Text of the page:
Apple will soon take its self-driving vehicle software platform to public streets for the first time, a major step that gets the world's largest technology company into a crowded race to transform transportation.
It could or could not happen, but one thing is for sure that certainly brings such an idea closer to reality - Apple has managed to pick up a California DMV (Department of Motor Vehicles) permit which allows Cupertino to test out its self-driving auto on public roads, if it has such a thing in the pipeline that is. The state's Department of Motor Vehicles issued a permit for Apple to begin testing self-driving vehicles in California. The state of California also requires that a human be behind the wheel of autonomous vehicles during testing. Testing the hardare and software elements for assisted and autonomous driving can happen on different cars, and it keeps Apple's own designs secret. Apple is set to debut a self-driving vehicle. Google and Uber have them, and the latter also started testing self-driving cars with its Pittsburgh customers late a year ago. The self-driving cars are expected to transform mobility in the coming years.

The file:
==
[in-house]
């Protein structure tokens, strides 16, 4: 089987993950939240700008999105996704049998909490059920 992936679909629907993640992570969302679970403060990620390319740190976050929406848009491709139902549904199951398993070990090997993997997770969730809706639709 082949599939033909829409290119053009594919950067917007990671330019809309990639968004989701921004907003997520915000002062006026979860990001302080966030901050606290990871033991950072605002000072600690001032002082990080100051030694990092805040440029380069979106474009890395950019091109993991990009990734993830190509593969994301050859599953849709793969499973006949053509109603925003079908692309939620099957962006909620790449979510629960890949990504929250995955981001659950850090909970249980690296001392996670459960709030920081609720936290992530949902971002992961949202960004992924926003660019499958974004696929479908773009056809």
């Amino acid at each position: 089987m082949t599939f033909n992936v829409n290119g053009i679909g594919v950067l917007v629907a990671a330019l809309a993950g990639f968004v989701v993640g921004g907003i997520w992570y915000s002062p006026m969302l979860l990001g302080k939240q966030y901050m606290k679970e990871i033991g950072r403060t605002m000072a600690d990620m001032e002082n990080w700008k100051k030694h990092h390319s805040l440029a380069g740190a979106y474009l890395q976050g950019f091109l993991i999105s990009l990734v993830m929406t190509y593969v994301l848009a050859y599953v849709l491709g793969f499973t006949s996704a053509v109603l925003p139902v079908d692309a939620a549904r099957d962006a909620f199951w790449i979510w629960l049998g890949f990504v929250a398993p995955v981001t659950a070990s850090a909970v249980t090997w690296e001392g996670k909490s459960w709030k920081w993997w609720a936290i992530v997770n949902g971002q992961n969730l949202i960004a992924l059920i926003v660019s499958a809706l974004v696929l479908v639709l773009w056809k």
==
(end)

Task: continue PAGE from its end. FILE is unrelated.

This permit isn't the first time Apple's company name has been listed in this space, having previously made government submissions - and it's unlikely you'll see Lexus vehicles with an Apple logo on the side.
"It's encouraging to hear Apple is still in the autonomous vehicle game", said Rebecca Lindland, executive analyst at Kelley Blue Book.
Kenner said in his letter that the iPhone maker was "investing heavily" in the study of automation and machine learning, and it was excited about the potential of automated systems in a variety of areas including transportation. This news alone quells one rumor: that Apple was designing its own auto.
It also fits with Apple making its own auto.
We've been hearing that Apple was quietly getting into the self-driving vehicle game since early 2015, and in August of that year, we learned they had already sought out a testing site in Contra Costa County. If you don't make it at Tesla, you go work at Apple.
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